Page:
Christmas 2010 I bought this for Mrs P because she loves Susan Hill’s books:
It’s a memoir of Hill’s year spent reading only books she already had sitting on the shelves of her home.
Fast forward through the next twelve months, during which at least one of the following statements was made by Mrs P every time new books arrived via the post (which she collects) or over the ether to my Kindle (many repeated more than once over the period):
‘Not more books.’
‘You must have more books than you can read before you die.’
‘Someone’s been on Amazon again.’
‘Do you actually need anymore books?’
‘It’s Christmas everyday for you, isn’t it?’
‘There’s only so many books anyone needs, even you.’
To put these comments in perspective I should tell you that my wife loves books, she’s an English teacher. She herself has shelves of unread novels and non-fiction waiting patiently for her attention. For her to make the above comments takes pretty exceptional circumstances, circumstances like these. Since starting on my OU course in Creative Writing back in 2008 I had been buying more books; short-fiction, writing texts, novels, non-fiction for research, you name it, I’ve been buying it. My increased appetite for books (and to be fair I was already a pretty extravagant book buyer) developed at the same time as my renewed focus on my writing. And it isn’t just the bookshelves that are groaning under the weight of my unread reading material. My Kindle too is full of intangible books requiring my attention. The rapidly growing piles of books all across the house could not continue unabated. I was even beginning to feel guilty myself about not reading this stuff.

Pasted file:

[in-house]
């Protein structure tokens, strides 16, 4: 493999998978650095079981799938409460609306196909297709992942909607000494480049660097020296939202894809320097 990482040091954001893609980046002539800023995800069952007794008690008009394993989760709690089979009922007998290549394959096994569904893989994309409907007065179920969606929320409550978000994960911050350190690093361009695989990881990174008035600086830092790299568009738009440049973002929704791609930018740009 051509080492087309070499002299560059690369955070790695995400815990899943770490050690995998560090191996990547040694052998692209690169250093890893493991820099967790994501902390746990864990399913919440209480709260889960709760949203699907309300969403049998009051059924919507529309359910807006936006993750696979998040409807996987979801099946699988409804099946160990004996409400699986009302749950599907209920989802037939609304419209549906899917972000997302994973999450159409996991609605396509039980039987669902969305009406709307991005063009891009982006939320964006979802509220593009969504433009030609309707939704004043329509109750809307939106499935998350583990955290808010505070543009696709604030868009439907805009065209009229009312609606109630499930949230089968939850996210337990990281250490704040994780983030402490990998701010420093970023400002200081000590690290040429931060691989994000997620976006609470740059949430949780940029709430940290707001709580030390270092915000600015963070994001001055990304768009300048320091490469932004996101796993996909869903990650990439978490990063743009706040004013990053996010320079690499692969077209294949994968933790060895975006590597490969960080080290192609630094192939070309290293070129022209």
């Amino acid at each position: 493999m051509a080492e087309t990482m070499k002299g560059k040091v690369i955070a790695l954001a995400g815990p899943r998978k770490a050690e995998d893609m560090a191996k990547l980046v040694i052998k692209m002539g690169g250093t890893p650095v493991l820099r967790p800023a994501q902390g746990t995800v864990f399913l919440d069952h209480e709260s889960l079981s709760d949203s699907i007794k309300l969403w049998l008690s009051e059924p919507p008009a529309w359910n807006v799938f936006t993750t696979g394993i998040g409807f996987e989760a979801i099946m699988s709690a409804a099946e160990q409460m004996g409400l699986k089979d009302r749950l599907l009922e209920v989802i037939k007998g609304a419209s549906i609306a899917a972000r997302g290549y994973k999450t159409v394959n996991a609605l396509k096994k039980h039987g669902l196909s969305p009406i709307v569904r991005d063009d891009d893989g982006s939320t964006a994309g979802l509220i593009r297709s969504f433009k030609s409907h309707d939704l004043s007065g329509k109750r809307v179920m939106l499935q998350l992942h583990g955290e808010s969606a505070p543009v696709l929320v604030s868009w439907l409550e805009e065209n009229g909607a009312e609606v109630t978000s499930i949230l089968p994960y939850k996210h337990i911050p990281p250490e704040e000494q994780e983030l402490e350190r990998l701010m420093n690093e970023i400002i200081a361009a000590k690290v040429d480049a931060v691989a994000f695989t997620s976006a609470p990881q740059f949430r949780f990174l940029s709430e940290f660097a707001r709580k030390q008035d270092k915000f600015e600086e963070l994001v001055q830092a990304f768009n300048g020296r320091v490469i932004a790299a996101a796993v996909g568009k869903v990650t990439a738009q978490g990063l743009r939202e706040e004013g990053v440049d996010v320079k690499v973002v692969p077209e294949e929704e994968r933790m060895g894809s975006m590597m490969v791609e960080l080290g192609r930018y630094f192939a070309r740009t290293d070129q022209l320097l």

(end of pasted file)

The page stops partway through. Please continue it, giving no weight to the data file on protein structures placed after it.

Just before new year we were talking about this, a discussion prompted by my downloading about thirty books on the Kindle from their 12 Days of Christmas sale, during which I made an at-the-time flippant comment about maybe doing a Susan Hill. My wife wasn’t sure what I meant. I reminded her of the book I bought her the previous Christmas, Howard’s End is on the Landing.
‘I should do like she does in that memoir and spend a year not buying books. I should just read stuff already on the shelves and on my Kindle,’ I said.
‘Bet you can’t,’ my wife replied.
And so the challenge was set. We worked out a series of simple rules:
- I am allowed to receive books as gifts/or review copies.
- I can buy any texts NECESSARY for my MA
- If I buy anything else then I have to cook all meals for a week. (I hate cooking. This is the best kind of motivational threat for me).
- The period of time must be exactly one year.
Long story short: I can buy a book again on the 1st January 2013.
I am now onto the third week of the challenge and am finding the experience refreshing. I have already read one book that has been sat on my shelf for far too long a while (The Pearl by John Steinbeck) and am enjoying picking out stuff from my shelves and dipping in to see what takes my fancy. The plan is to clear the massive pile of short fiction collections I have amassed in the last few years, along with a fair few classic novels that I should really have read or re-read by now. Not sure what I am going to tackle next novel-wise, at the moment it’s a fight between Anne Enright’s – The Gathering, Mrs Dalloway and Robinson Crusoe, but that could change as something on the shelf or in my Kindle collections catches my eye. The time I save trawling Amazon for new purchases should free up a big chunk of reading time too. It sounds easy now but looking at this list and this list of upcoming publications for 2012, the real test is going to be when something by one of my favourite authors is released. In the meantime, I apologise if you have a book out this year, but I am prohibited from buying it, however fabulous it might be. That said, you could always bung me a review copy.
I would also point out the irony of this challenge being inspired by a book my wife owns and has yet to read, but that would be churlish. And anyway, I have to go. Mrs Dalloway is on the landing, saying something about flowers.